Why Do Liberals Keep Bugging Ruth Bader Ginsburg About Retirement?


Credit: Whitehouse.gov

In April 2011, Harvard law professor Randall Kennedy published a surprising article in The New Republic urging Supreme Court Justices Ruth Bader Ginsburg and Stephen Breyer to stop being so selfish and to start thinking about the good of American liberalism by planning their early retirements from the bench. "If Ginsburg and Breyer abjure retirement and Obama wins," he wrote, "the justices' subsequent departures will be relatively harmless. On the other hand, if Obama loses, they will have contributed to a disaster." Indeed, Kennedy asserted, "Their estimable records will be besmirched…if they stay on the bench too long."

That piece was not exactly subtle in its partisan calculations, but it did make a certain amount of ghoulish sense: Ginsburg and Breyer were not spring chickens and Obama's reelection was not guaranteed. Therefore, Kennedy concluded, the two geriatric justices should shuffle offstage for the good of the cause.

Obama won, of course, averting Kennedy's feared "disaster." So that means liberals have finally stopped bugging Ginsburg and Breyer about their retirements, right? Not exactly. Earlier this week, on the occasion of Ginsburg's 80th birthday, legal blogger Kenneth Jost weighed in with a post titled, "At 80, Ginsburg Needs to Know When to Step Aside." Here's the crux of what he had to say:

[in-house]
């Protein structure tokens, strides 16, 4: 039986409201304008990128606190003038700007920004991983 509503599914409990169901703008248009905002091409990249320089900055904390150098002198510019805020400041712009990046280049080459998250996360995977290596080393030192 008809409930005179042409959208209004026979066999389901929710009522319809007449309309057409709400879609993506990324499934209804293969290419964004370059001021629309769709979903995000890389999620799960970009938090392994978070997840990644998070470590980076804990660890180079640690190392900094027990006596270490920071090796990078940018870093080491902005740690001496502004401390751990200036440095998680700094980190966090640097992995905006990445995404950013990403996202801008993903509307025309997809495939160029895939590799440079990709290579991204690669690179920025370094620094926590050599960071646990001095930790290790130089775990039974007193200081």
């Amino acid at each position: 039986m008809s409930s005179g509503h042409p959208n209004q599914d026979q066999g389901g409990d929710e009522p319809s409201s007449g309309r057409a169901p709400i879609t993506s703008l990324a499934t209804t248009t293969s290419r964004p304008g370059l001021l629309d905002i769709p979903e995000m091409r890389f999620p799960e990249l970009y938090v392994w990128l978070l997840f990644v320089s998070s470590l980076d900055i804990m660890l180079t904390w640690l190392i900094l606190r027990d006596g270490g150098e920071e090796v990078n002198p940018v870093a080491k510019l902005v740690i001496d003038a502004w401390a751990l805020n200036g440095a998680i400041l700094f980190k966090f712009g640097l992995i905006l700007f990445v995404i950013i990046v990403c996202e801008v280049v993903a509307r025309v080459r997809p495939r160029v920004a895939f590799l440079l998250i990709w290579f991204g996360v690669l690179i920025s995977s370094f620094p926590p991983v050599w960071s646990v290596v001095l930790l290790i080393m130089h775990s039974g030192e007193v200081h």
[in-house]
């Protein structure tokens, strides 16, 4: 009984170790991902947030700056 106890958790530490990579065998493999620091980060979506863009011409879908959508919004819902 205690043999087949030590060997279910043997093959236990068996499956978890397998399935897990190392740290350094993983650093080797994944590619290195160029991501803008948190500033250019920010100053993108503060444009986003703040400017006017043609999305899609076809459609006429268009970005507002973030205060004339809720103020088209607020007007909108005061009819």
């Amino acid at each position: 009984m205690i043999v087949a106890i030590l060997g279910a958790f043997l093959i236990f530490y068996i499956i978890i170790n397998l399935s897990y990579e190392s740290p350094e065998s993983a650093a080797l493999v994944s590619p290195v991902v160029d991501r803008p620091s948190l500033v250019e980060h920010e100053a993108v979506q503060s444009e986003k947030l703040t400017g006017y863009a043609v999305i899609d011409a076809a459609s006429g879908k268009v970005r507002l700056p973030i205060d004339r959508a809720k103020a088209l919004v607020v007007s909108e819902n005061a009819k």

To safeguard her legacy, Ginsburg must now make the right decision about when to retire from the court. She has spoken often — most recently to [journalist Jeffrey] Toobin — about wanting to stay until she is 82, the age at which her judicial hero Louis Brandeis retired from the court. Conveniently, she will reach that age in 2015, with Barack Obama, a civil liberties-minded Democrat, still in the White House….

Ginsburg told Toobin that she would stay on the court "as long as I can do the job full steam." By her own words, however, her stamina is not the only relevant consideration. Ginsburg's legacy will depend in part on whether she makes the right decision about the best time to step aside.

By her own admission Ginsburg plans to stick around until 2015, which still gives Obama plenty of time to replace her. You'd think her purported admirers would give her a break until then.